By Cookie Davis
In December of 1777, George Washington had about 12,000 troops in southeastern Pennsylvania preparing their winter camp. According to an order given by General Washington, the soldiers at Valley Forge were divided into groups of twelve to build huts to house themselves during the winter of 1777-1778.
Since it was already winter when they arrived, it was critical that they construct the huts quickly. Therefore, General Washington offered a prize of twelve dollars to the group in each regiment who finished their hut first.
The dimensions of the huts were as follows: 12 feet by 16 feet for the perimeter and 6 feet high. The sides were to be made from logs and the roof of planks. The logs were chinked with mud (they filled all the spaces between the logs with mud). No requirements were given for the floors, and in fact most had none.
Chimneys also were not required, but the fireplaces were made from fieldstones and the cracks were filled with mud. There were no windows just a single door. Twelve bunks were built into the sides of the walls. When the spring finally arrived, Washington ordered the chinking in the logs removed to increase the air circulation within the huts.
Although precise recommendations had been given as to how and what to use for building materials, with 12,000 men needing housing quickly, they were forced to use whatever was the most convenient. Also, the carpentry expertise of the men in the individual regiments varied greatly. As a result, some soldiers fared better than others. The northern regiments tended to be more skilled in building huts that were more effective in keeping out the wind and the cold. The southern soldiers were not aware of what to expect from a northern winter!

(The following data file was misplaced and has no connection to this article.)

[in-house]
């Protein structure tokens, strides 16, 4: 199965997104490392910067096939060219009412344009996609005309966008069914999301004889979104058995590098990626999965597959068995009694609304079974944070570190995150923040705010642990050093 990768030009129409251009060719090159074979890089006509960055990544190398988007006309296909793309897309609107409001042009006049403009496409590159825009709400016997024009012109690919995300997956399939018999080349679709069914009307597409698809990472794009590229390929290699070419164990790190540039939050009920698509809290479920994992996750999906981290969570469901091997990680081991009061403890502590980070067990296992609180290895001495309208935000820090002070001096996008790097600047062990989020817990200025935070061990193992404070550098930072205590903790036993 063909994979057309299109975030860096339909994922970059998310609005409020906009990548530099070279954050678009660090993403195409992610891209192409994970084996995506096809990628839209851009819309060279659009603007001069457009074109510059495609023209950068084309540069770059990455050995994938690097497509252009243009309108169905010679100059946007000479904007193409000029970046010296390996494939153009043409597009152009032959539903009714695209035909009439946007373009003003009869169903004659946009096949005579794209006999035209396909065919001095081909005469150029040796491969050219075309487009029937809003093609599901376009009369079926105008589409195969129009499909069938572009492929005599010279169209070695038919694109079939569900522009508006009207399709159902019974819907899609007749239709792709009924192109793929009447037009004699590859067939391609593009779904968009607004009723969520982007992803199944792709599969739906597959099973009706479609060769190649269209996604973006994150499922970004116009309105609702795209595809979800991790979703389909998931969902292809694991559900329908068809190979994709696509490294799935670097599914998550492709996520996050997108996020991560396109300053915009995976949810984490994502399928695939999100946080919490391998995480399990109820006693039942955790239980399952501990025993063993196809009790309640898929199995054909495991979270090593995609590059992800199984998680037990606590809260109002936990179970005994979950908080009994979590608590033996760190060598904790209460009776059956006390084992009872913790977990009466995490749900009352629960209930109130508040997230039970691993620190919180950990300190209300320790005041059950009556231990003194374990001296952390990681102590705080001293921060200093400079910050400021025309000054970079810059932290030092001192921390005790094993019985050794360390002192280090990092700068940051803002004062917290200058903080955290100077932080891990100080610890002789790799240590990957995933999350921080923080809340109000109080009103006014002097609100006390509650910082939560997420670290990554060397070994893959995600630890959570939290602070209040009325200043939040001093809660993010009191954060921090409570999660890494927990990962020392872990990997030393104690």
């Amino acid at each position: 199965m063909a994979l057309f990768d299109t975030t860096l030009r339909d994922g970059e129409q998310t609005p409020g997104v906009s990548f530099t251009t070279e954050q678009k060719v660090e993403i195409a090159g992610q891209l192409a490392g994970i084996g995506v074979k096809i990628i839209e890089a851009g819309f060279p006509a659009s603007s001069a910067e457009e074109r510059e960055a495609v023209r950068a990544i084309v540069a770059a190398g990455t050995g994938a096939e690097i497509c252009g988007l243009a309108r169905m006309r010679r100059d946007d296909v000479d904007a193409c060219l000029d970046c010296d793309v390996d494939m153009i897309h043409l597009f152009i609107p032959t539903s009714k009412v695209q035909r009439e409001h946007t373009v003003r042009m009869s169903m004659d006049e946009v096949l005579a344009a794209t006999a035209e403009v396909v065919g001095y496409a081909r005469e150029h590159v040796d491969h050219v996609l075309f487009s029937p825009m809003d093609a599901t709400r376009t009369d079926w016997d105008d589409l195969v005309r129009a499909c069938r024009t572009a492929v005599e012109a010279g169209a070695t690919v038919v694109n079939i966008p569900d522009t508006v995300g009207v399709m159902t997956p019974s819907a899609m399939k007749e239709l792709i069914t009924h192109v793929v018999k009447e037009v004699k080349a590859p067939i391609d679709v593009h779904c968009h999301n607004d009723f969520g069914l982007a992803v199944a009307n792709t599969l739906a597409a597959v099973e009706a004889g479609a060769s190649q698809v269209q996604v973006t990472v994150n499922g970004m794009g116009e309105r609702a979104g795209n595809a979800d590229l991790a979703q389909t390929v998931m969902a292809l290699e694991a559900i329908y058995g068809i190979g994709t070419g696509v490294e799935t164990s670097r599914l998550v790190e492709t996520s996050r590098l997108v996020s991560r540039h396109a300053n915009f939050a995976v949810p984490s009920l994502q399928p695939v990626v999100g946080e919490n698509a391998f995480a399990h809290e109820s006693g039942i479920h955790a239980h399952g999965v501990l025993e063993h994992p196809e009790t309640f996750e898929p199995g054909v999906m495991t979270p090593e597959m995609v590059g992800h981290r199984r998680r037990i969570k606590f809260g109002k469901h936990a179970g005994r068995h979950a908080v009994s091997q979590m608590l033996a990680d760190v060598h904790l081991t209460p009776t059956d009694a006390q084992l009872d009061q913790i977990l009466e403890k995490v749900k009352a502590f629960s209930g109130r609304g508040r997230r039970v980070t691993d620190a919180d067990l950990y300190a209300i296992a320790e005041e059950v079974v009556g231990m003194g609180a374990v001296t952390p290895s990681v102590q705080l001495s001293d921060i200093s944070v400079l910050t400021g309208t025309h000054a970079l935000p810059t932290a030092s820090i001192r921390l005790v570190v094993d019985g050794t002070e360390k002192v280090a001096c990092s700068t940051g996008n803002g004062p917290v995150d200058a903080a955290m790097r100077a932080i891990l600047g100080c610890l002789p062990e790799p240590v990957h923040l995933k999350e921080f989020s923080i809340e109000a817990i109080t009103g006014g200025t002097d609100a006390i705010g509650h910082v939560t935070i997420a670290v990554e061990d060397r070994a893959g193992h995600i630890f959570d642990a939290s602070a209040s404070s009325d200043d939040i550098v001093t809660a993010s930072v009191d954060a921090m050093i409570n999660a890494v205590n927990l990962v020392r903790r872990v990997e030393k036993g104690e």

Much of the information on this page was taken from the Westford Public Schools' site entitled "Valley Forge Huts" that is no longer published.
Lord, Phil. “Research and Documentation.” Valley Forge Hut Model, 12 Sept. 2015, www.living-in-the-past.com/hut.html.
Nardini, Marge, and Cheryl Pulkowski. “Valley Forge Huts.” The American Revolution, The Wayback Machine Rovi Corporation, Nov. 2000, web.archive.org/web
Valley Forge National Historical Park General Management Plan. “Overview of History and Significance.” National Parks Service, U.S. Department of the Interior,
I often struggle to find websites with thorough explanations in simple language to help kids understand historical events or scientific concepts, so I decided to create some of my own!